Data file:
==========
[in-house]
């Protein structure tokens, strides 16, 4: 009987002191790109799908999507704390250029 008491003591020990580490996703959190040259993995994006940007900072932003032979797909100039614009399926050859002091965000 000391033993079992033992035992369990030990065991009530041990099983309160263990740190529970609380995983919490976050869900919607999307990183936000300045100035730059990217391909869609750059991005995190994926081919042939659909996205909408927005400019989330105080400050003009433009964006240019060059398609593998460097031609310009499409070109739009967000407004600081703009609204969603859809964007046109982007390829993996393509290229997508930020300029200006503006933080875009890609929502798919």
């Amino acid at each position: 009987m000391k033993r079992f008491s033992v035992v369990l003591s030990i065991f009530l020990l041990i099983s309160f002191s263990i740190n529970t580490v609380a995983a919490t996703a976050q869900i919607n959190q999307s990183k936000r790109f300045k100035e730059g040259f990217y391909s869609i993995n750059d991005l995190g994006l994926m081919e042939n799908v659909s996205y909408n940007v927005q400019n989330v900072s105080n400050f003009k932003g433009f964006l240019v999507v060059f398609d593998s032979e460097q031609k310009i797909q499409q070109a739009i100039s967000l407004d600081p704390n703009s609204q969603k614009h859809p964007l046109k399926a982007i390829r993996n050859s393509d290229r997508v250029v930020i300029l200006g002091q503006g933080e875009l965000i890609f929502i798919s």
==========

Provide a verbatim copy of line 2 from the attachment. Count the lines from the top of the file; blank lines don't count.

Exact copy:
């Protein structure tokens, strides 16, 4: 009987002191790109799908999507704390250029 008491003591020990580490996703959190040259993995994006940007900072932003032979797909100039614009399926050859002091965000 000391033993079992033992035992369990030990065991009530041990099983309160263990740190529970609380995983919490976050869900919607999307990183936000300045100035730059990217391909869609750059991005995190994926081919042939659909996205909408927005400019989330105080400050003009433009964006240019060059398609593998460097031609310009499409070109739009967000407004600081703009609204969603859809964007046109982007390829993996393509290229997508930020300029200006503006933080875009890609929502798919």